Talking by the fire, Hart went out of his way to mention he had had lunch last year with AFL-CIO President Lane Kirkland. And he said that if he is a candidate in 1988, he will go after the very interest group endorsements -- including labor's -- that he pilloried Mondale for taking. The distinction, he said, is that he won't overpromise.
Many are skeptical about how well he can manage these shifts of tone. "I'm not sure he realizes how much some of these labor guys hate his guts," said Paul Tully, Mondale's political director in 1984.
"He still hasn't found a way to convince rank-and-file Democrats -- labor, elderly, women, blacks -- that he feels and cares for them," said Paul Maslin, who did some polling for Hart in 1984.
Hart admits to no calculated recasting of his political persona. He said his "basic themes" in a 1988 presidential campaign would be similar to those of 1984: modernizing the nation's economic base, job retraining and military reform. He is about to publish a book entitled "America Can Win."
This spring he will deliver a series of lectures on a new Democratic Party foreign policy.
"I don't think those of us Democrats who came into politics in the 1970s have quite articulated or worked out our foreign policy," he said. "About all I was able to articulate in 1984 was that we shouldn't go to war in the Persian Gulf for someone else's oil when we didn't need to and we shouldn't go to war in Central America over the Sandinista government -- a whole bunch of shouldn'ts." He said he will try to define where this country should be prepared to defend its interests with force, in an effort to address the charge that his party is "soft on communism."
Hart said he will make a final decision about running for president sometime after the November election. If he runs, he said he expects to base his campaign in Colorado, which would have "symbolic" advantages over Washington.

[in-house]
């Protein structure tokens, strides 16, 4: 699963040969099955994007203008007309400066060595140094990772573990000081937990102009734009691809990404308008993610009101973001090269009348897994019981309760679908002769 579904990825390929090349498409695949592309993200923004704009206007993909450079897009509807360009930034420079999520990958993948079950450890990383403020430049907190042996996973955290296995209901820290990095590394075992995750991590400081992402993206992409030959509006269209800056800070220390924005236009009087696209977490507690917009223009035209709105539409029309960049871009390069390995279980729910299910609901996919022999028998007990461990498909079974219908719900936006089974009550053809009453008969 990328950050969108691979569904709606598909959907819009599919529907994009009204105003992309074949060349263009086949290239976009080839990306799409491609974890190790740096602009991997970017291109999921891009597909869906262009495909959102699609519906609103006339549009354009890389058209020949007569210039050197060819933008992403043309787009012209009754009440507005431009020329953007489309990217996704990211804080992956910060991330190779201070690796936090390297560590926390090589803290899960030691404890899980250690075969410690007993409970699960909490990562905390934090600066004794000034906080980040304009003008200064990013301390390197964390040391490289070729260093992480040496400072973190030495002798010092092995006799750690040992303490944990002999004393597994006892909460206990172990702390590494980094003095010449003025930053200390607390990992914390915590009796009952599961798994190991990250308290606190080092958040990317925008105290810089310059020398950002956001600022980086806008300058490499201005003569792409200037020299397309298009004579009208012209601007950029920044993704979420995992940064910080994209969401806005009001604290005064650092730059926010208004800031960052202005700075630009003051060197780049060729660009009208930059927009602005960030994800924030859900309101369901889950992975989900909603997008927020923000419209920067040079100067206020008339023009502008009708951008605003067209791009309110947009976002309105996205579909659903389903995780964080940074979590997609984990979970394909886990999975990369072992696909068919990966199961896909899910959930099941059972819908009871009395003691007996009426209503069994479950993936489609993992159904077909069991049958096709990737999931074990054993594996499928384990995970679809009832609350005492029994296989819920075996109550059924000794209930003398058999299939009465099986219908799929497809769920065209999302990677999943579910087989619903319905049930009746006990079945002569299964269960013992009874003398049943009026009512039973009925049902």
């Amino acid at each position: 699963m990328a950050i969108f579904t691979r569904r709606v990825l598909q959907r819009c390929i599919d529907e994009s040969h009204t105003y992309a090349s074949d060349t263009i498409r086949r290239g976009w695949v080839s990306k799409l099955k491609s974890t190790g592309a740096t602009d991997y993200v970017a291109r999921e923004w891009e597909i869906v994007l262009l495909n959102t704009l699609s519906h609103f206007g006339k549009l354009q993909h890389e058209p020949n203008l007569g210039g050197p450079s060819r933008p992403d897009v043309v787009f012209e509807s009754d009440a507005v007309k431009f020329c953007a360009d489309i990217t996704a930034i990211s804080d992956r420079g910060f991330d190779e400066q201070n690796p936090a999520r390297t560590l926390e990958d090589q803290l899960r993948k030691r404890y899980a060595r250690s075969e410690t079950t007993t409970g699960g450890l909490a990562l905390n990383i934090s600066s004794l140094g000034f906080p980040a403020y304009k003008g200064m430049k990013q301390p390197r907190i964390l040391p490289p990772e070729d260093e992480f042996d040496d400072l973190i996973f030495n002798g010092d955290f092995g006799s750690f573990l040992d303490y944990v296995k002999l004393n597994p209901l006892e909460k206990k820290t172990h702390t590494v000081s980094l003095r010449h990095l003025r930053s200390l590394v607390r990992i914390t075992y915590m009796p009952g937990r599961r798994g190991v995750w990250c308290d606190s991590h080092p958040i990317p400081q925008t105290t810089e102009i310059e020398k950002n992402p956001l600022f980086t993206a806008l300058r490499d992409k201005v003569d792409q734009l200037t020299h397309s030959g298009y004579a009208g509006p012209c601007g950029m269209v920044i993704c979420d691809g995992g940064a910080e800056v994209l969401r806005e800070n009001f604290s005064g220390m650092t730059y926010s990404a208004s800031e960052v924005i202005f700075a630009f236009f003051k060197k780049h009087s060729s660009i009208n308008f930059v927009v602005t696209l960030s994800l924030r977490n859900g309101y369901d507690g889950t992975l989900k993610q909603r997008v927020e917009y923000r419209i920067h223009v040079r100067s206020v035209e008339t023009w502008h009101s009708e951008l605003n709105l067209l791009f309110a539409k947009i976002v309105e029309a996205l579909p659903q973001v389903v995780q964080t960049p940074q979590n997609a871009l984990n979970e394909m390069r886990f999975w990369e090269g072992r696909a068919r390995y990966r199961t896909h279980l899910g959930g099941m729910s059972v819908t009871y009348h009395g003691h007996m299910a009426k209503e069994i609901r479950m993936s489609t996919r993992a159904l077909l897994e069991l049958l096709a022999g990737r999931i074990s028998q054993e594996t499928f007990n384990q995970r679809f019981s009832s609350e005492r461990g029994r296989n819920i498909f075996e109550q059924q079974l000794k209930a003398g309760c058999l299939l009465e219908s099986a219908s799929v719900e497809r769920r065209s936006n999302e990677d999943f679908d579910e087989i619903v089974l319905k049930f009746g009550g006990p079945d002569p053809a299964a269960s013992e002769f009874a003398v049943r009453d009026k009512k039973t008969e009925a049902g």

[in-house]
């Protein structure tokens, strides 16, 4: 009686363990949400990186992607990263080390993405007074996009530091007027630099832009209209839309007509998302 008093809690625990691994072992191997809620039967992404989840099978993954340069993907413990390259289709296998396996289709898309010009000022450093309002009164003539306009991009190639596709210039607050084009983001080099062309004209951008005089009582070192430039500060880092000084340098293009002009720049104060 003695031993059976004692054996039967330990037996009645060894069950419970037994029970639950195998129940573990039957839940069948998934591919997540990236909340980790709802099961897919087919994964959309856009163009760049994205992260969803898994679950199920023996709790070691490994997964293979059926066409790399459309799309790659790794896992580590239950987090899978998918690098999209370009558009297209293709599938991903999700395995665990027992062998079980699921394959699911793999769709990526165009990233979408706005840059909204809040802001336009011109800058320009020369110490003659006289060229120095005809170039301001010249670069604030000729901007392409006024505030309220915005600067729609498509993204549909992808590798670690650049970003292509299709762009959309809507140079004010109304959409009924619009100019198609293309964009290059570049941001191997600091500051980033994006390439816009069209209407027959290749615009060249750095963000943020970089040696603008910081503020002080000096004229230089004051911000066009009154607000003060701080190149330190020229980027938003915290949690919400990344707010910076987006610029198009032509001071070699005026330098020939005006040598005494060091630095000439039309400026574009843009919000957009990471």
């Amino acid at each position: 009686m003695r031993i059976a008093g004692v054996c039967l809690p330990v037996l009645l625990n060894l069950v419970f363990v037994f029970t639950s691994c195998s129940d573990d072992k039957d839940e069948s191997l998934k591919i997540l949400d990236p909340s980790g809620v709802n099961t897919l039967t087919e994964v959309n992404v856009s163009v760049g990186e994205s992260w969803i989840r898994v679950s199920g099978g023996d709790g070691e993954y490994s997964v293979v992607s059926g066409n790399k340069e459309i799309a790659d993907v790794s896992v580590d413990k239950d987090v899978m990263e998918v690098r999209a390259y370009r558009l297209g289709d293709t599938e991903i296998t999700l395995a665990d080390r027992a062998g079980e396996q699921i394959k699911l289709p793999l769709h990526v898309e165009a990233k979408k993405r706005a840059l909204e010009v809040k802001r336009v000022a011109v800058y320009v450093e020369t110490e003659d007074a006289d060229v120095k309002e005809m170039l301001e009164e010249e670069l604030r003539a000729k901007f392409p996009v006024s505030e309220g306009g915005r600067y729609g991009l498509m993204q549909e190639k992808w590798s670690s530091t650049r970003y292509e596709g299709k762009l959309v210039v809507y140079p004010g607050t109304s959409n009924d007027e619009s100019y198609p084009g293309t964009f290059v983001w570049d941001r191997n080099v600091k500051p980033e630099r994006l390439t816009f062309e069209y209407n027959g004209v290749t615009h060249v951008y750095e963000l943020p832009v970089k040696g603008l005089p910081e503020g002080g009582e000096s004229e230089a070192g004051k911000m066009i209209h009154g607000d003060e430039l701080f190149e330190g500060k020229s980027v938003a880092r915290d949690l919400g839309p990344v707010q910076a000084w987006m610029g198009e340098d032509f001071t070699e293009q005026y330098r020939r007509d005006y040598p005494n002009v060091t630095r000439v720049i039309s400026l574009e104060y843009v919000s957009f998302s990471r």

"I wouldn't run as an anti-Washington candidate, though," he said. He said he is not running for reelection to the Senate because "you can't do both run for president while serving in the Senate and do them right . . . . It would not be fair to Coloradans."
However, one close political associate, who asked not to be identified, said Hart's reasoning on the Senate race was more defensive:
"Gary knew he would be the No. 1 target of the national New Right if he ran again this year, and he knew that if they saturated a small state, they could do a lot of damage. He saw what [Sen.] Jesse Helms [R-N.C.] did to a good man like [then-governor] Jim Hunt [in the 1984 North Carolina Senate race]. He didn't want to risk the same thing happening to his career."
If Hart is wary of letting an opponent beat him up, it is understandable. Most analyses of 1984 say he lost the nomination fight, after having come so close to winning, when he permitted Mondale to frame the "Who is Gary Hart?" question in a way that played on voters' uncertainties about where he came from, what he stood for and even how old he is. "I don't think Gary faces a fatal character question, like a Chappaquiddick, but it's one he'll have to address," Maslin said.
Hart dismissed that analysis, tending instead to look to mechanical matters -- the shape of the election calendar, inability to file delegate slates at the right time in key states -- as the best explanation for his defeat.
"I could just as plausibly argue that if [Ohio Sen.] John Glenn had not decided after New Hampshire to go to the banks and borrow $2 million, enough Glenn votes would have come to me in Georgia and Alabama, and that would have been it. I had no control over John Glenn . . . . There were a lot of reasons that I didn't win that I had no control over," Hart said